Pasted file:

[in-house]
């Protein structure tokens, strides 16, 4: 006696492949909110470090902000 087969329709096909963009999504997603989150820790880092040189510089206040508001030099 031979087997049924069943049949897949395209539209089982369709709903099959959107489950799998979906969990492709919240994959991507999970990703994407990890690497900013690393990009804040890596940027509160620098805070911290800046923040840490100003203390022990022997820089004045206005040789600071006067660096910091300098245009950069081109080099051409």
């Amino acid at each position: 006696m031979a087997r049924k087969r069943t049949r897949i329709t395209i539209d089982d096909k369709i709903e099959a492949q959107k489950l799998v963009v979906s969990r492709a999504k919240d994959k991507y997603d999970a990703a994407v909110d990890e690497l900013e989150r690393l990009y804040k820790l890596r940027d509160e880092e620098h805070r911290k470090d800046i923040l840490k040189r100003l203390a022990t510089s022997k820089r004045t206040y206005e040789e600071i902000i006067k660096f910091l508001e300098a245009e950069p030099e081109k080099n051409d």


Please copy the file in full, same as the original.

[in-house]
């Protein structure tokens, strides 16, 4: 006696492949909110470090902000 087969329709096909963009999504997603989150820790880092040189510089206040508001030099 031979087997049924069943049949897949395209539209089982369709709903099959959107489950799998979906969990492709919240994959991507999970990703994407990890690497900013690393990009804040890596940027509160620098805070911290800046923040840490100003203390022990022997820089004045206005040789600071006067660096910091300098245009950069081109080099051409």
């Amino acid at each position: 006696m031979a087997r049924k087969r069943t049949r897949i329709t395209i539209d089982d096909k369709i709903e099959a492949q959107k489950l799998v963009v979906s969990r492709a999504k919240d994959k991507y997603d999970a990703a994407v909110d990890e690497l900013e989150r690393l990009y804040k820790l890596r940027d509160e880092e620098h805070r911290k470090d800046i923040l840490k040189r100003l203390a022990t510089s022997k820089r004045t206040y206005e040789e600071i902000i006067k660096f910091l508001e300098a245009e950069p030099e081109k080099n051409d």